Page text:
The first genetically-guaranteed cancer-free baby was born this week in the UK.  She’s free of the gene BRCA-1 linked to breast and ovarian cancers.  It’s an interesting dilemma for ethicists who argue the risks and benefits on either side.  Though admittedly, I was at first somewhat concerned about the implications of such procedure, I had to admit, the idea of eradicating a gene altogether over time – a sort of human-enforced evolution, is appealing.  

At the same time, some of what makes us who we are are the same things that have the ability to destroy us.  Is it fair or right to select embryos for specific health, longevity, gender, or other attributes that make that embryo more appealing?  Should gene-screening be limited to health-issues.  What about mental health?  Or physical defects that have little to no effect on a person’s overall well-being?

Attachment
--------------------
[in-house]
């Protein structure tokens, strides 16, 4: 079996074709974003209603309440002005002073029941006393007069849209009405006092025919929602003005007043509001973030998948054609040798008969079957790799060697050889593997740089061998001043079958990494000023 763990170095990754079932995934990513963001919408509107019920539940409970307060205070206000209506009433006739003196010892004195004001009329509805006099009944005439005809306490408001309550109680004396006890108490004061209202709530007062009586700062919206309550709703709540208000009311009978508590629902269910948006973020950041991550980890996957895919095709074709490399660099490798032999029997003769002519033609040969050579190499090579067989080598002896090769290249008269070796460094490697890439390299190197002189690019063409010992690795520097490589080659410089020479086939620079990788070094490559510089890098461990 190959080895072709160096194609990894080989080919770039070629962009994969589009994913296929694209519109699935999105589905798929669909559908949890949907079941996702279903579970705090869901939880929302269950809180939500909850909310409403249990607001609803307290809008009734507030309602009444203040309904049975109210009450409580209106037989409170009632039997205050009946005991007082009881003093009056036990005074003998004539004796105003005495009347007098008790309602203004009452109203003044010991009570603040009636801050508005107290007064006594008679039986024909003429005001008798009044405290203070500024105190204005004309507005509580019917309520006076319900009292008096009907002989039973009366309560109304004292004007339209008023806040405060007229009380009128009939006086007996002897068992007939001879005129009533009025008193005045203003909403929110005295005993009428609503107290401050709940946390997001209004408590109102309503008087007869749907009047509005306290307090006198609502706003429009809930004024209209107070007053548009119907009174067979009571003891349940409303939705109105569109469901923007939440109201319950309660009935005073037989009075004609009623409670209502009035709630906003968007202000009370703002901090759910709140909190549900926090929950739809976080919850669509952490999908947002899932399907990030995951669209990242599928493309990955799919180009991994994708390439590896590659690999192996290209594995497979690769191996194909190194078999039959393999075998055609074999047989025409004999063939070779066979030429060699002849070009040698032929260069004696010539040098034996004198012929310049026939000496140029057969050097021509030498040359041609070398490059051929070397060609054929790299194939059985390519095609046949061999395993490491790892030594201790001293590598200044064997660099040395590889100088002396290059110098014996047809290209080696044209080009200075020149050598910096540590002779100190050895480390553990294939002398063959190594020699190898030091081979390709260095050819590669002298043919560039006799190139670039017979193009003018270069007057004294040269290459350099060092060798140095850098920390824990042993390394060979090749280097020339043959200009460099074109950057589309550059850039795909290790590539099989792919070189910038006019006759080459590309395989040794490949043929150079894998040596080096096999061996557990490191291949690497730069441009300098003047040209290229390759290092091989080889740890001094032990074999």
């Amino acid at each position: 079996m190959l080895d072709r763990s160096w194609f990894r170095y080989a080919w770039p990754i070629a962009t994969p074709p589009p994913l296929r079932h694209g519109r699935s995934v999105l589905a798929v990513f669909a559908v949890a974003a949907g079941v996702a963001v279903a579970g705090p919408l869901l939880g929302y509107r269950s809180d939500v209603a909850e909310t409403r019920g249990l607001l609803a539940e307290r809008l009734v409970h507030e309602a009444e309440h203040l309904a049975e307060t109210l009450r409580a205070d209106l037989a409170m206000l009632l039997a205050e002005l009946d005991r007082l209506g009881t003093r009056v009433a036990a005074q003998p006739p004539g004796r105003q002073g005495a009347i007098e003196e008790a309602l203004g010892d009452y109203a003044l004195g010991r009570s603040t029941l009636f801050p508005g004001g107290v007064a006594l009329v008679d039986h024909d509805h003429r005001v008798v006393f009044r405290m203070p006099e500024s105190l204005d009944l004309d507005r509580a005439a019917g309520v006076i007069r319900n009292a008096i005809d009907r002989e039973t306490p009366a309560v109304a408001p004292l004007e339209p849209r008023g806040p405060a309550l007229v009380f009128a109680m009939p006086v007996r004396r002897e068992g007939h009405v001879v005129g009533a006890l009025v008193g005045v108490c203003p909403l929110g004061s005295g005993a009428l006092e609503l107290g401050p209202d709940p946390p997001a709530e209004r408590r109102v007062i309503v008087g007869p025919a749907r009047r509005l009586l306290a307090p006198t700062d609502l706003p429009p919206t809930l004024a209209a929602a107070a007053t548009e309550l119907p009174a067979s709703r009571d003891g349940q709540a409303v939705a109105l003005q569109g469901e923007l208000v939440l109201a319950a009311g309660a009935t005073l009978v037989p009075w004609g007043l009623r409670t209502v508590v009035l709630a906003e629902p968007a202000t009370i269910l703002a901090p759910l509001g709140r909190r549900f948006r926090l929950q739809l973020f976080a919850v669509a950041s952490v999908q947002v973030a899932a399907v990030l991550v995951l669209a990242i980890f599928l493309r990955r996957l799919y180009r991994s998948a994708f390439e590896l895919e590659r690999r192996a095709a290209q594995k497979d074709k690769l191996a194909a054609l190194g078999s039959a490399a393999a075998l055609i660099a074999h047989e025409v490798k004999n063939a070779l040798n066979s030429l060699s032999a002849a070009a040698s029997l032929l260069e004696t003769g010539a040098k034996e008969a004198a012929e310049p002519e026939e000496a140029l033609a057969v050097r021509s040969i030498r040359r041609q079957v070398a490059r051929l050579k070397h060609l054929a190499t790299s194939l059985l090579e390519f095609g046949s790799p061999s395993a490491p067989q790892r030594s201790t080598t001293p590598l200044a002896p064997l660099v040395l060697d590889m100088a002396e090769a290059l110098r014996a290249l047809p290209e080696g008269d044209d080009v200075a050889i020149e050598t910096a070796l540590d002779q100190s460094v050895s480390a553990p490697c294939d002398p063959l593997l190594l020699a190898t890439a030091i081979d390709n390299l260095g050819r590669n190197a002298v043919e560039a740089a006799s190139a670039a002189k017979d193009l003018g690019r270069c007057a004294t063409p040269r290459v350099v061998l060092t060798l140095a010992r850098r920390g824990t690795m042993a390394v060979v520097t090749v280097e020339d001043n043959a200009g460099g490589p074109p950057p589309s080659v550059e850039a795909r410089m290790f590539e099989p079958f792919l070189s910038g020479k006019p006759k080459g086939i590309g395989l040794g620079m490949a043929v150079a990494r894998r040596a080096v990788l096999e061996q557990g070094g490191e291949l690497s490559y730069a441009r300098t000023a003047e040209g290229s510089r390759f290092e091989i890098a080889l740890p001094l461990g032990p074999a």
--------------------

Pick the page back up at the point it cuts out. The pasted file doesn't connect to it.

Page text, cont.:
I think it’s a delicate issue and one that may carry repercussions we haven’t even yet considered.  Regardless of where you stand on the issue, I think it’s always important to examine the moral implications as well as the overall benefit science offers to mankind.

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